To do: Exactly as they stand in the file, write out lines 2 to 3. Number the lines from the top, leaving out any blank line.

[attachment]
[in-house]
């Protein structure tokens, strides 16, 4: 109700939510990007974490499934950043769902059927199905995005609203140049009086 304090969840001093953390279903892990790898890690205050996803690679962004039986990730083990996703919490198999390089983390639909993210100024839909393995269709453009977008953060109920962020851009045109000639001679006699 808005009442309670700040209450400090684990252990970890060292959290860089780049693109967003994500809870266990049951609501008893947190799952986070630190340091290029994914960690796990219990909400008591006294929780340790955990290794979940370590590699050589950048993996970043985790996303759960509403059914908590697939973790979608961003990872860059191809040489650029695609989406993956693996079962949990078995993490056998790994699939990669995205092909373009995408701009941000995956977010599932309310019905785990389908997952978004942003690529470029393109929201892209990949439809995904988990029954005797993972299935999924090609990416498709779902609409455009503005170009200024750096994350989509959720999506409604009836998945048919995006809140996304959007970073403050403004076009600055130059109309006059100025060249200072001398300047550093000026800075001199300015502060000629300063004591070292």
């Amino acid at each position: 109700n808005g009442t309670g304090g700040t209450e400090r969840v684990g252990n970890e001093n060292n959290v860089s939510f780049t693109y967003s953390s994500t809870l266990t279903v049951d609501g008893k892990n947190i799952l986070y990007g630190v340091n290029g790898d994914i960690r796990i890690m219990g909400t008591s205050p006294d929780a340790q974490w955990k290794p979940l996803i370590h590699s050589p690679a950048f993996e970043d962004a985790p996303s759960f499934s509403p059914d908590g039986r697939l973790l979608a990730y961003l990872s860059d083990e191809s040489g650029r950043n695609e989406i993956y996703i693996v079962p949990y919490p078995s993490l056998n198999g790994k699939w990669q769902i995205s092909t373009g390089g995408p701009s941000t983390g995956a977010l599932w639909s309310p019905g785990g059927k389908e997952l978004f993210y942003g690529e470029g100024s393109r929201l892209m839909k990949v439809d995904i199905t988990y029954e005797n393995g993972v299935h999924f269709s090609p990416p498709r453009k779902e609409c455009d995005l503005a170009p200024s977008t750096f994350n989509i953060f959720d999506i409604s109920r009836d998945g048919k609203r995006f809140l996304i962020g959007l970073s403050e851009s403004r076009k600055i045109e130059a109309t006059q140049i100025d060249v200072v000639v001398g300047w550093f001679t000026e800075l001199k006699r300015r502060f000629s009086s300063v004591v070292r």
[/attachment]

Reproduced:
């Protein structure tokens, strides 16, 4: 109700939510990007974490499934950043769902059927199905995005609203140049009086 304090969840001093953390279903892990790898890690205050996803690679962004039986990730083990996703919490198999390089983390639909993210100024839909393995269709453009977008953060109920962020851009045109000639001679006699 808005009442309670700040209450400090684990252990970890060292959290860089780049693109967003994500809870266990049951609501008893947190799952986070630190340091290029994914960690796990219990909400008591006294929780340790955990290794979940370590590699050589950048993996970043985790996303759960509403059914908590697939973790979608961003990872860059191809040489650029695609989406993956693996079962949990078995993490056998790994699939990669995205092909373009995408701009941000995956977010599932309310019905785990389908997952978004942003690529470029393109929201892209990949439809995904988990029954005797993972299935999924090609990416498709779902609409455009503005170009200024750096994350989509959720999506409604009836998945048919995006809140996304959007970073403050403004076009600055130059109309006059100025060249200072001398300047550093000026800075001199300015502060000629300063004591070292």
């Amino acid at each position: 109700n808005g009442t309670g304090g700040t209450e400090r969840v684990g252990n970890e001093n060292n959290v860089s939510f780049t693109y967003s953390s994500t809870l266990t279903v049951d609501g008893k892990n947190i799952l986070y990007g630190v340091n290029g790898d994914i960690r796990i890690m219990g909400t008591s205050p006294d929780a340790q974490w955990k290794p979940l996803i370590h590699s050589p690679a950048f993996e970043d962004a985790p996303s759960f499934s509403p059914d908590g039986r697939l973790l979608a990730y961003l990872s860059d083990e191809s040489g650029r950043n695609e989406i993956y996703i693996v079962p949990y919490p078995s993490l056998n198999g790994k699939w990669q769902i995205s092909t373009g390089g995408p701009s941000t983390g995956a977010l599932w639909s309310p019905g785990g059927k389908e997952l978004f993210y942003g690529e470029g100024s393109r929201l892209m839909k990949v439809d995904i199905t988990y029954e005797n393995g993972v299935h999924f269709s090609p990416p498709r453009k779902e609409c455009d995005l503005a170009p200024s977008t750096f994350n989509i953060f959720d999506i409604s109920r009836d998945g048919k609203r995006f809140l996304i962020g959007l970073s403050e851009s403004r076009k600055i045109e130059a109309t006059q140049i100025d060249v200072v000639v001398g300047w550093f001679t000026e800075l001199k006699r300015r502060f000629s009086s300063v004591v070292r």